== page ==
Eleven of the biggest service providers and four of their largest vendors have signed a formal agreement to continue to improve the energy-efficiency of set-top boxes through the next five years, and to begin installing energy-saving models starting at the turn of the year.
The companies involved are Comcast, DirecTV, Dish Network, Time Warner Cable, Cox, Verizon, Charter, AT&T, Cablevision, Bright House Networks and CenturyLink, as well as manufacturers Cisco, Motorola, EchoStar Technologies and Arris.
New STBs will conform to Energy Star 3.0 specs starting next year, the signatories agreed. Energy Star 3.0 was finalized last summer, with requirements for devices such as Blu-ray players kicking in next March. STBs, specifically, might not have been included in Energy Star until 2018.
“We’ve already agreed to Energy Star 3.0,” noted Arris senior vice president Stan Brovont. “We can implement that years ahead of that taking effect.”
The Set-Top Box Energy Conservation Agreement was published by the Consumer Electronics Association (CEA) and the National Cable & Telecommunications Association (NCTA).
The agreement “is intended to be a complete and adequate substitute for all federal and state legislative and regulatory solutions,” the document reads.
So in exchange for an accelerated schedule, the industry is hoping to avoid being legally compelled to conform to Energy Star 3.0, and it holds out the potential for ultimately exceeding those requirements.
As Brovont noted, cable has been intending to conform to Energy Star 3.0 specs, with deployments starting in 2013, since at least the end of 2011, when CableLabs established an Energy Lab.
The new agreement brings in the satellite and telco operators (which have had their own energy-efficiency programs). Through the voluntary agreement, which goes into effect Jan. 1, these companies commit to the following:
- At least 90 percent of all new set-top boxes purchased and deployed after 2013 will meet the U.S. Environmental Protection Agency (EPA) Energy Star 3.0 efficiency levels.
- For immediate residential electricity savings, “light sleep” capabilities will be downloaded by cable operators to more than 10 million digital video recorders (DVRs) that are already in homes. In 2013, telco providers will offer light sleep capabilities, and satellite providers will include an “automatic power down” feature in 90 percent of set-top boxes purchased and deployed.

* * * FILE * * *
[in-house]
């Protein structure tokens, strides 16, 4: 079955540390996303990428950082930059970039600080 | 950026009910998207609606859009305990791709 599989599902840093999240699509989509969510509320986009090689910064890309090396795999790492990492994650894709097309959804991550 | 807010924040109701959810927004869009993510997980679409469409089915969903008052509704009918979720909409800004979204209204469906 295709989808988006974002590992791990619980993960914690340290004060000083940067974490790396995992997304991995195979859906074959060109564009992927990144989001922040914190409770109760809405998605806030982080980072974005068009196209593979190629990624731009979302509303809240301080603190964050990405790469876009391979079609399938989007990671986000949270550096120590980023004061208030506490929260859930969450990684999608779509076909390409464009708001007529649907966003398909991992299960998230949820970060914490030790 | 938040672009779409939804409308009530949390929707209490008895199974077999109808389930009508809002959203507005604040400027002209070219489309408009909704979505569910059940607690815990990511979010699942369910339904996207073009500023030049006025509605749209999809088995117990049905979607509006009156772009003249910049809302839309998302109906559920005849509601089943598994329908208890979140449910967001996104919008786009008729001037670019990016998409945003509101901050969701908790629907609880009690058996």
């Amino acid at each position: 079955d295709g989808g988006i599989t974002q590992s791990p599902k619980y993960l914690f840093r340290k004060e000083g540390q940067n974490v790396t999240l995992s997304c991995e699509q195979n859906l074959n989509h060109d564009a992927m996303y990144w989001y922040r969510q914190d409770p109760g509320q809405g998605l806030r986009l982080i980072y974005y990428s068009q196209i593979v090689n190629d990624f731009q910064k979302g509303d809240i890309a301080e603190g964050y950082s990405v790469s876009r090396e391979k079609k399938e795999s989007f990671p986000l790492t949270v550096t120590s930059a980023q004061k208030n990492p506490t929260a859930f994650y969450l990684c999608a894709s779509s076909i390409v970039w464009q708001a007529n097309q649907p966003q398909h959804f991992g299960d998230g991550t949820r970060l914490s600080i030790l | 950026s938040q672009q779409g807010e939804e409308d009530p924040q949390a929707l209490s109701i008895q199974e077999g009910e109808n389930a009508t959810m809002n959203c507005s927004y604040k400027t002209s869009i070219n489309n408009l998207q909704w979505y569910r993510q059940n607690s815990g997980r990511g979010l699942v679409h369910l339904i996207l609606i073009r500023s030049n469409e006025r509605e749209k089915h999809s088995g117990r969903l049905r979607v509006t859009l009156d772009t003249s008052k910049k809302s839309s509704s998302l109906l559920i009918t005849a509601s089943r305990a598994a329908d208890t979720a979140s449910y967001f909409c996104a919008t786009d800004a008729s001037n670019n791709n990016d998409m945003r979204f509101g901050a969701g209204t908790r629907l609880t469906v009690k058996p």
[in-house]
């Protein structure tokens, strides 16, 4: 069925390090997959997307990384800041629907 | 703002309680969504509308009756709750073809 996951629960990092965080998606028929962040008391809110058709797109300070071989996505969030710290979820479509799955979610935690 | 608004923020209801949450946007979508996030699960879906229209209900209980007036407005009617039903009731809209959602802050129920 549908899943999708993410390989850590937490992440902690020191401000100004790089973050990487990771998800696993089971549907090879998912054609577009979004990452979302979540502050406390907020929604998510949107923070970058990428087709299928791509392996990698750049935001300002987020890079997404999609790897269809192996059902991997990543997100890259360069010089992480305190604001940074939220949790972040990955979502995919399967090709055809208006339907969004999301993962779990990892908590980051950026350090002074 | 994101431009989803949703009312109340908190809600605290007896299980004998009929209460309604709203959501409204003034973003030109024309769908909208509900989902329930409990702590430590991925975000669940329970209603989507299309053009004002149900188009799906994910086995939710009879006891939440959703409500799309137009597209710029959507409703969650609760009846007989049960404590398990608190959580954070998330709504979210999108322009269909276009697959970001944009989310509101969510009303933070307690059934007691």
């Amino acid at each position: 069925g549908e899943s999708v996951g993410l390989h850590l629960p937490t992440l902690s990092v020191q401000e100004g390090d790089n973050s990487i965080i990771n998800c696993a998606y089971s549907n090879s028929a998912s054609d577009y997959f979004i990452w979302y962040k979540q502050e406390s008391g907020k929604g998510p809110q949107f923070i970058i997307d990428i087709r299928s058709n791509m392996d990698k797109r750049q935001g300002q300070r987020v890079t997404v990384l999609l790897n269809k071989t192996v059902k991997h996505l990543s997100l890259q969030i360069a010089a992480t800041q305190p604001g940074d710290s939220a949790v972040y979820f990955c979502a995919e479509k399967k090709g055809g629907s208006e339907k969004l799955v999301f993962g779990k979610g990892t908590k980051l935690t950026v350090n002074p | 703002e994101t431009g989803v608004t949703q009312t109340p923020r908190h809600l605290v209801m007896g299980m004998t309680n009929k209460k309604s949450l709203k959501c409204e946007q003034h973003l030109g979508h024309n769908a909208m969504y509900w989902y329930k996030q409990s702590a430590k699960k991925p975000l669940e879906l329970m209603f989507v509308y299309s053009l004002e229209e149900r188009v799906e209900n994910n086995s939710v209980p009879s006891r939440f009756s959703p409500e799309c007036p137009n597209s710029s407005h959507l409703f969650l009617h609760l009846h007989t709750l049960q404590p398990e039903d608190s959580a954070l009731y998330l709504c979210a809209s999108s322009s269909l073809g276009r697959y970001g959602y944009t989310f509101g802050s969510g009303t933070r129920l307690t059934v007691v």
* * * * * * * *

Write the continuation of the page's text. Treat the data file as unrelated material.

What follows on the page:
- Energy-efficient whole-home DVR solutions will be available as an alternative to multiple in-home DVRs for subscribers of satellite and some telco providers beginning in 2013.
- “Deep sleep” functionality in next-generation cable set-top boxes will be field tested and deployed if successful.
According to the EPA, which administers the Energy Star program, set-top boxes that are Energy Star-qualified are, on average, 45 percent more efficient than conventional models.
“Our industry today commits to a comprehensive initiative that will lead the way to energy savings for consumers in this popular and rapidly evolving product category,” said Gary Shapiro, president and CEO of the CEA. “The Set-Top Box Energy Conservation Agreement will protect innovation and consumer choice while reducing energy use and saving money.”
Companies involved in the new Set-Top Box Energy Conservation Agreement will meet regularly to review and update energy-efficiency measures, and to host ongoing discussions with the DOE, the EPA and other interested government agencies and stakeholders on new technologies and equipment. To create accountability and support transparency, the agreement’s terms include detailed processes for verification of set-top box performance in the field, annual public reporting on energy-efficiency improvements and posting of product power consumption information by each company for its customers.